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Communications For Change

Unity in Diversity, in Qatar! In a period of flux throughout the Middle East, and a time of turmoil within the Gulf, centring on relations between Qatar on the one hand, and Saudi Arabia, Kuwait and Bahrain on the other, it is perhaps surprising that a conference on National Unity and Social Coexistence should take place at all, let alone in Doha this week. Yet take place it did, from 2nd to 3rd April, under the sponsorship of The Qatari Ministry of Endowment and Islamic Affairs, led by Dr Ghaith Bin Mubarak Al-Kuwari. Even more surprising, perhaps, was the nature of the event. From the attractive conference paperwork, to the plush surrounding of the Ritz Carlton in Doha, this had all the trappings of a pro-forma event, in which the same people make the same pro-forma statements as at the previous Convention, before slumping back into plush armchairs and toying again with their smart-phones. Nothing could have been further from the case.

Communications For Change

The Conference brought together people from radically different backgrounds - Arab and African Muslims, Christians, Shia, Sunni, and Kurds, Druze with radically divergent views on existence and coexistence, and radically diverse dress: from western styled suits to bearded, with a panoply of ethnic dress and regalia. Yet they all embraced the conference aim of encouraging an open, scholarly dialogue on religious and ethnic pluralism and enhanced coexistence; building bridges amongst all groups and communities in the Arab world. The cast of eminent speakers ranged from Dr Rashad Hussein, US Special Envoy to the Organisation of the Islamic Conference, and Prof Ekmeleddin Ihsanoglu, former Secretary-General of the Organisation of Islamic Conference, via Sh Rachid al-Ghannouchi, Assistant SecretaryGeneral of the International Union of Muslim Scholars - and leader of Tunisias Islamist al-Nahda Party - to George Sabra, Abdulbaset Sieda, and Ahmad Mouatha al-Khatib al-Hasani - all prominent members of the Syrian Opposition, including ex-Syrian prime minister Dr Riyad Hijab The discussions were passionate, focused, erudite, articulate and hugely interesting, and almost without exception in Arabic. Almost as importantly as the discussion was the dissemination: the conference was live-streamed on Mubasher Live, and livetweeted in Arabic and English with the hashtag #NUCQatar, @NUC_Conf_ar, @NUC_Conf_eng. For the first time in a long time, the fabled Arab Street could see and hear existential debate about the future of their region discussed, live and uncensored.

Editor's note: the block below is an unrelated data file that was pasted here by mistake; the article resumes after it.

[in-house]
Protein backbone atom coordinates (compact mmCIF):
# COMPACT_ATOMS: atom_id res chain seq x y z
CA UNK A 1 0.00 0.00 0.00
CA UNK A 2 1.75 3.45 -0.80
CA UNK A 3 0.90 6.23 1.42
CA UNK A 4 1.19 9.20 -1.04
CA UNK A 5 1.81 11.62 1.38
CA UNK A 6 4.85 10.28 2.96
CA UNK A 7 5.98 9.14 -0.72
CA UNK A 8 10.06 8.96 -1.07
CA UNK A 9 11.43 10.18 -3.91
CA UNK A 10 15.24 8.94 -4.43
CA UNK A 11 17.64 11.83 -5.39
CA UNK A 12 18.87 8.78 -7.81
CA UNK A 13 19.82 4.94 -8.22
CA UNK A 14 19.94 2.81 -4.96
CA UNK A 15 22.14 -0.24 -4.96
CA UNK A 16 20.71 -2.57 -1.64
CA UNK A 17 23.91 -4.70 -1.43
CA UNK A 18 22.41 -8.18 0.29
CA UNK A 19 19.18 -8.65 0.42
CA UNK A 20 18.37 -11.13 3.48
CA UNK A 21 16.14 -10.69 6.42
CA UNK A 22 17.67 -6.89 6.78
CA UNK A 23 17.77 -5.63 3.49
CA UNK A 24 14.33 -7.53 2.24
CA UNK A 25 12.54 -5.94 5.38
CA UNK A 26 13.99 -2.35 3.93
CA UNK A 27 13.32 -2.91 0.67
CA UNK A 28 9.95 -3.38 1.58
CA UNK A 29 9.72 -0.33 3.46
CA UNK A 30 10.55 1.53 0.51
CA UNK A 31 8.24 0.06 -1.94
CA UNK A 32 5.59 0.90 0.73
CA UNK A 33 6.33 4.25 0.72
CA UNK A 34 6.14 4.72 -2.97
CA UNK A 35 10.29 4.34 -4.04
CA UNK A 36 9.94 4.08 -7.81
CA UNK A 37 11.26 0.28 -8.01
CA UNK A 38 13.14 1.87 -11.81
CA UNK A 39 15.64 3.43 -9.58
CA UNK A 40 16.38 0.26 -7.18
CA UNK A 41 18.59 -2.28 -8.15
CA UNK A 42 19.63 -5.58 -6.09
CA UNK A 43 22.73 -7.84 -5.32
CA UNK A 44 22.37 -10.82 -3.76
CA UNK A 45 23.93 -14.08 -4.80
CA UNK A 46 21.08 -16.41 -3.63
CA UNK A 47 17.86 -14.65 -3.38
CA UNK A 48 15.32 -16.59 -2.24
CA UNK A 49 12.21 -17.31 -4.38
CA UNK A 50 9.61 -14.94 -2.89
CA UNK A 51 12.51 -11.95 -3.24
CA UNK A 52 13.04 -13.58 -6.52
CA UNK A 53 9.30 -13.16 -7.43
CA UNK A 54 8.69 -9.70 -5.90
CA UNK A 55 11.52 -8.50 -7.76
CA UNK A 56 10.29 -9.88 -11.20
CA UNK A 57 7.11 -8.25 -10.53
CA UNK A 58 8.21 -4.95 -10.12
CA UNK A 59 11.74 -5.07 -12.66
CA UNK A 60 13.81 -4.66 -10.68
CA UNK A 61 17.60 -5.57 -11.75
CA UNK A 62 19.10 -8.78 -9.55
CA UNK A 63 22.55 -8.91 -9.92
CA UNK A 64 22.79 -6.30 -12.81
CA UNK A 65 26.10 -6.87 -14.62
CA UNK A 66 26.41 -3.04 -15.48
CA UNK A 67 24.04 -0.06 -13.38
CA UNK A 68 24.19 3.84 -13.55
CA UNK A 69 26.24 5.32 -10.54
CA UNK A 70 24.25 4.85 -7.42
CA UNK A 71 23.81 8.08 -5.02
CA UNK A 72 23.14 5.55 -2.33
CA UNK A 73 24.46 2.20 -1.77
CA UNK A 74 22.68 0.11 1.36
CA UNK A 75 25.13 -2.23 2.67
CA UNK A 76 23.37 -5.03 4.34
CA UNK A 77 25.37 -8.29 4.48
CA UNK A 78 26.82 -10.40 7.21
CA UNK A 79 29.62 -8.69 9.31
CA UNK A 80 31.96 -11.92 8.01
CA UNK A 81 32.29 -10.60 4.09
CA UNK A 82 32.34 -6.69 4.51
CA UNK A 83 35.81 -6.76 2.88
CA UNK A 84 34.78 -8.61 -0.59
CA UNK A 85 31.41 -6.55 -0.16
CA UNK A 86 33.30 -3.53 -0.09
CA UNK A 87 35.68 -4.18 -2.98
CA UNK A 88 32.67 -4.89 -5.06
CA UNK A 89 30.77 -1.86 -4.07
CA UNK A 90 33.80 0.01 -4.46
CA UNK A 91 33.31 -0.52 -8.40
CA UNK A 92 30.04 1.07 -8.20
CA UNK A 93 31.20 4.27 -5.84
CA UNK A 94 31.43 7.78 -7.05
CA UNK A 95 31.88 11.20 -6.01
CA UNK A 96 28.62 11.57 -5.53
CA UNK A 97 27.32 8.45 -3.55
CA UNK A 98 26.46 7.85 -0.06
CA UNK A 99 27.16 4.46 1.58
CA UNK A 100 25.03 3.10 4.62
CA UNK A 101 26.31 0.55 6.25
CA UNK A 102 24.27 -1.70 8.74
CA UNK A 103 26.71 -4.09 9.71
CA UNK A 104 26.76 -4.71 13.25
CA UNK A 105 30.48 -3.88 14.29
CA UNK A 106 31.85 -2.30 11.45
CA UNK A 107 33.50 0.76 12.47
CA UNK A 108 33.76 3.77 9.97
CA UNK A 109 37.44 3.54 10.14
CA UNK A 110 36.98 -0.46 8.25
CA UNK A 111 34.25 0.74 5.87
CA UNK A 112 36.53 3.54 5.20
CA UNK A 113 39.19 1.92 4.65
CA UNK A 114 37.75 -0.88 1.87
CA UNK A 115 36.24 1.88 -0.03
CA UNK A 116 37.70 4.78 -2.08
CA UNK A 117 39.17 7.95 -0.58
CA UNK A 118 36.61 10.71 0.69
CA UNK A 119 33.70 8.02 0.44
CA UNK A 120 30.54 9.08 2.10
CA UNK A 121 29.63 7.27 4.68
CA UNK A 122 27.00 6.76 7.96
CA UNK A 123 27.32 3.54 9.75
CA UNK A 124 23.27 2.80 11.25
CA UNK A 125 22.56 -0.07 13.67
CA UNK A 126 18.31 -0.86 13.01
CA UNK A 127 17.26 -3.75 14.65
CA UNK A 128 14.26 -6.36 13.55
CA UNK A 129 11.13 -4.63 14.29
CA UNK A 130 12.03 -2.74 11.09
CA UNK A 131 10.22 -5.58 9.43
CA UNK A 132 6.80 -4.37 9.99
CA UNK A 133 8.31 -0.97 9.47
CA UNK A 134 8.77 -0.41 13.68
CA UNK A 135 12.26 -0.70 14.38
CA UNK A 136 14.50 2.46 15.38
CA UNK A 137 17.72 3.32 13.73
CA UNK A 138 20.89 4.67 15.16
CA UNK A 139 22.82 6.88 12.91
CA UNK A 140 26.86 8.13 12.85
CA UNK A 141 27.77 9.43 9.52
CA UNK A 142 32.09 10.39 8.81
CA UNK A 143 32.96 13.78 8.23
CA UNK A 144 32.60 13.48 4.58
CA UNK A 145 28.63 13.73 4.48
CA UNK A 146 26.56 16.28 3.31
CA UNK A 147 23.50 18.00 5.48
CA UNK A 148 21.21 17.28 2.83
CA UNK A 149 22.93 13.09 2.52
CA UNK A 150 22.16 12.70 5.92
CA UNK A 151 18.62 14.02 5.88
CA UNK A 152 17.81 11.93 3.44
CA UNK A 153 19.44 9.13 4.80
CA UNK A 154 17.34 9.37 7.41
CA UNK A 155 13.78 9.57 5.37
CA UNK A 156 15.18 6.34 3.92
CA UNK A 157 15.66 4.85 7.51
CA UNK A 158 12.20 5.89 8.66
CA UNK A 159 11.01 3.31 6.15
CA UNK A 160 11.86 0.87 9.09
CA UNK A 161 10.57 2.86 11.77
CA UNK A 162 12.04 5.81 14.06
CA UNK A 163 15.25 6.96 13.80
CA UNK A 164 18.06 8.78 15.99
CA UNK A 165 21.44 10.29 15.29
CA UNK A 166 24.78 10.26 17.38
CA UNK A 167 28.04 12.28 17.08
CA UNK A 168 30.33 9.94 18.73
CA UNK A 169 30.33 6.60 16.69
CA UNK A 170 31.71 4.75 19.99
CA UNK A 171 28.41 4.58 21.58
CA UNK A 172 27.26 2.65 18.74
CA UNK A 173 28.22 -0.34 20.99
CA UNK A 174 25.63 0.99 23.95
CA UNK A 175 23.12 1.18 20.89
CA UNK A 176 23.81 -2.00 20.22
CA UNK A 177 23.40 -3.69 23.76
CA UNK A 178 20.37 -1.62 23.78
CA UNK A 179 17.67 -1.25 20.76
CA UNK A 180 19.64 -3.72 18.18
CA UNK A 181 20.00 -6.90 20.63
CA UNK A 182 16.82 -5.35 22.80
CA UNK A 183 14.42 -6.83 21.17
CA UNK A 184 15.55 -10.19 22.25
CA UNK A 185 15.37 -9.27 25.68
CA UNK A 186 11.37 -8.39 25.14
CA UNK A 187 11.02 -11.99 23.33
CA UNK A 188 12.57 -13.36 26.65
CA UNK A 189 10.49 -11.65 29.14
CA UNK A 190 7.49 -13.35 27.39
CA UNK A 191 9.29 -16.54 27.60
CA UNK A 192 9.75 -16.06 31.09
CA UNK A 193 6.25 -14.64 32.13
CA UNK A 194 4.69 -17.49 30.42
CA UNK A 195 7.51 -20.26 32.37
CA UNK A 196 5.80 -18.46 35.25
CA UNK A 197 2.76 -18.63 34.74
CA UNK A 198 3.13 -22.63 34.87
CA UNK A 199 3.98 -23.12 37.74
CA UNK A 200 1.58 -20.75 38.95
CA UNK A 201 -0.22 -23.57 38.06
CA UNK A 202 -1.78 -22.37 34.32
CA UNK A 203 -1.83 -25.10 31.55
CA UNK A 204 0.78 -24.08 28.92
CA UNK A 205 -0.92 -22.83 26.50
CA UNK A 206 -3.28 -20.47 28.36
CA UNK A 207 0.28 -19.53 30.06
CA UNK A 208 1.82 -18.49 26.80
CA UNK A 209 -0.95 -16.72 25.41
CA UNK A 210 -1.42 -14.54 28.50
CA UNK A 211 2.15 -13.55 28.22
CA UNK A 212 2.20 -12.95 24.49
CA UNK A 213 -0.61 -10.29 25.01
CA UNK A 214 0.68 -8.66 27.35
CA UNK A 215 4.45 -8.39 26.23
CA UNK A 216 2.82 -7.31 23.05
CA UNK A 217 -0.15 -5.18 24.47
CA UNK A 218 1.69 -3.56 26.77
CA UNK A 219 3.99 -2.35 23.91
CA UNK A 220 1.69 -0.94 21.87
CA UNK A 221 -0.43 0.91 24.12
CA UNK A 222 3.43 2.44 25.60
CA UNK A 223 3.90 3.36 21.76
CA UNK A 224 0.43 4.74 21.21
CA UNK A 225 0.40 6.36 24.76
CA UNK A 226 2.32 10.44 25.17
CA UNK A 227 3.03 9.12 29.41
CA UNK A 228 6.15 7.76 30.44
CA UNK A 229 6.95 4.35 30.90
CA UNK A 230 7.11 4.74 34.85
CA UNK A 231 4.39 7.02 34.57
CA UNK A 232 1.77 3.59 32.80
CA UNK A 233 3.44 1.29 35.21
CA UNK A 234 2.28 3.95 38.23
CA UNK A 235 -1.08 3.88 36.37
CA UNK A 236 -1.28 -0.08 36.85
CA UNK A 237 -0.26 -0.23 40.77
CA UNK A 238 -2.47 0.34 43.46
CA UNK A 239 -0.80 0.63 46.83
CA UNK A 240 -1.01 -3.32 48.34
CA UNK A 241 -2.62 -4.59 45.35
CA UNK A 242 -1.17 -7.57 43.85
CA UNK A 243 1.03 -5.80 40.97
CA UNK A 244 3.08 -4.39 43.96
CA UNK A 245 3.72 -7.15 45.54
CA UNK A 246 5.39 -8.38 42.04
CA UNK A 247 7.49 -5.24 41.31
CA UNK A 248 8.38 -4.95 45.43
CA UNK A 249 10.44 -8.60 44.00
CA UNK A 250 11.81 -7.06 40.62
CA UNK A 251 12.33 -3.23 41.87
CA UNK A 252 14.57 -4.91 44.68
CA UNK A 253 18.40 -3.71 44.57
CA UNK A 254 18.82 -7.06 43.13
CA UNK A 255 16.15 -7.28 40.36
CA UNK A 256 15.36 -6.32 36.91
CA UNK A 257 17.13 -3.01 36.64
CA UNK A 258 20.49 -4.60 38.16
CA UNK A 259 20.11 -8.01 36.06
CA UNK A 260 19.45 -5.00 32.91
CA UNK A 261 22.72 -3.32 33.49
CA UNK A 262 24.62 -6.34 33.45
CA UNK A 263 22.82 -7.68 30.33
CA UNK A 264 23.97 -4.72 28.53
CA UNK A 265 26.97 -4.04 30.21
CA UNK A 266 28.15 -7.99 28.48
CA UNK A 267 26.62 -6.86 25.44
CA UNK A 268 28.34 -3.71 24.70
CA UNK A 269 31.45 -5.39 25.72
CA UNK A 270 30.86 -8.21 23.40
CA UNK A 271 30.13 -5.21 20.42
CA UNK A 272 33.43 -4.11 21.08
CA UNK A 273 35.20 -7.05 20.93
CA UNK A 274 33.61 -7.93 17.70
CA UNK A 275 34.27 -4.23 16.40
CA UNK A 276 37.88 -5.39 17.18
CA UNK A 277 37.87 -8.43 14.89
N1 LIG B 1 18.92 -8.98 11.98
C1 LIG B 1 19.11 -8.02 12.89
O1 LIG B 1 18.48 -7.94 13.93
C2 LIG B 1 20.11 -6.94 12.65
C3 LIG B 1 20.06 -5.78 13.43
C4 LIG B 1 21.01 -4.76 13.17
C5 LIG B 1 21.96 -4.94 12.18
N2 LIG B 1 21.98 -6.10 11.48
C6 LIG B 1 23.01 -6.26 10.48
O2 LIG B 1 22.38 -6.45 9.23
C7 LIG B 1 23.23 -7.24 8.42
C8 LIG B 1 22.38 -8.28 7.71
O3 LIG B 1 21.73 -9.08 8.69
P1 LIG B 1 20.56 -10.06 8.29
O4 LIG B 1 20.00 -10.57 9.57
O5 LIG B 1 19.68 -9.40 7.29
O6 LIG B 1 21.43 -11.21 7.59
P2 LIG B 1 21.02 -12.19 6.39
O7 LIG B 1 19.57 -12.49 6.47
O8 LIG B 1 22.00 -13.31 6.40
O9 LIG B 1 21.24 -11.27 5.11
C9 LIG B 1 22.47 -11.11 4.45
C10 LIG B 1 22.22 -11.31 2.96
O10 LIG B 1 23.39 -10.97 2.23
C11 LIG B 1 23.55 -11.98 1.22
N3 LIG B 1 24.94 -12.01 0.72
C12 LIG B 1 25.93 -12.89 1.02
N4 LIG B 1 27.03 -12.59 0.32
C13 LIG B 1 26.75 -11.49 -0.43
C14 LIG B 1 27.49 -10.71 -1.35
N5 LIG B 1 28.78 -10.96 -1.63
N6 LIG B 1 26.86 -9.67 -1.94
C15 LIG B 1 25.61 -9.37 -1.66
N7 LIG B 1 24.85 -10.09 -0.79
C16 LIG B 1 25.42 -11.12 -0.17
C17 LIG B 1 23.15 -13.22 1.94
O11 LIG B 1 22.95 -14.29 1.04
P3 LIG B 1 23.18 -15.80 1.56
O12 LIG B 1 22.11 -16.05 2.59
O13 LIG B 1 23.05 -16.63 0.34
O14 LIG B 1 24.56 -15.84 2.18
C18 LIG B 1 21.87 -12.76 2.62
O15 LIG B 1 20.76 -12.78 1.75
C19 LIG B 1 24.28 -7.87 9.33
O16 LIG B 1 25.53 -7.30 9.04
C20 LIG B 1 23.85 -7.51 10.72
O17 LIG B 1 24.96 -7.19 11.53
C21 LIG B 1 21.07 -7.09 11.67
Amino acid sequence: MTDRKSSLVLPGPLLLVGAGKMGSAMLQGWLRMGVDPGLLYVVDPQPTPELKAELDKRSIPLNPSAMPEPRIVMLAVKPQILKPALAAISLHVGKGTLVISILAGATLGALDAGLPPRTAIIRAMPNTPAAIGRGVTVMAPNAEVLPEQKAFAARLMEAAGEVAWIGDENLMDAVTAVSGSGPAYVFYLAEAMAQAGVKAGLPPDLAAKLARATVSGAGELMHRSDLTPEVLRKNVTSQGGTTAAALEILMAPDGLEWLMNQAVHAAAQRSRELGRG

Communications For Change

The conference paperwork noted that The Arabs have traditionally adopted and developed a variety of means to manage their differences, creating tolerant environments of pluralistic coexistence, and for this reason, the most poignant and enthralling - session was the fourth, on the Syrian revolution: political or societal conflict? Inspired by the venue and the audience both present and in ethereal, the speakers from the Syrian opposition were confident, proud, dignified. They spoke with such eloquence and charisma that many of their audience were overwhelmed by their presentations: the breadth and depth of information in an era when Syrias suffering has been ritualised and fetishised; the numbing shock and deep hurt at being abandoned by the international community. They addressed the Conference on all key issues from history, role of religion and coexistence to the youth and their aspirations of a free and democratic Syria. They also spoke at length of the role of Syrian women, their historic participation in all areas of Syrian life and their leading role and great suffering within the revolution. But most surprising, was their direct appeal to the Assad regime, to release women and children imprisoned in their jails, and to ease the cruel suffering of Syrian families. And a separate appeal to the Alawites of Syria, with whom they shared a long and peaceful history before the sectarianism of the Assad regime. Truly the Opposition embraced the ideal, and lived the values, of the Conference aim: to confront hatred, bigotry and all manifestations of sectarian tension, which tend to be based on flawed readings of doctrinal heritage and tradition, and often motivated by political expediency. 04/04/2014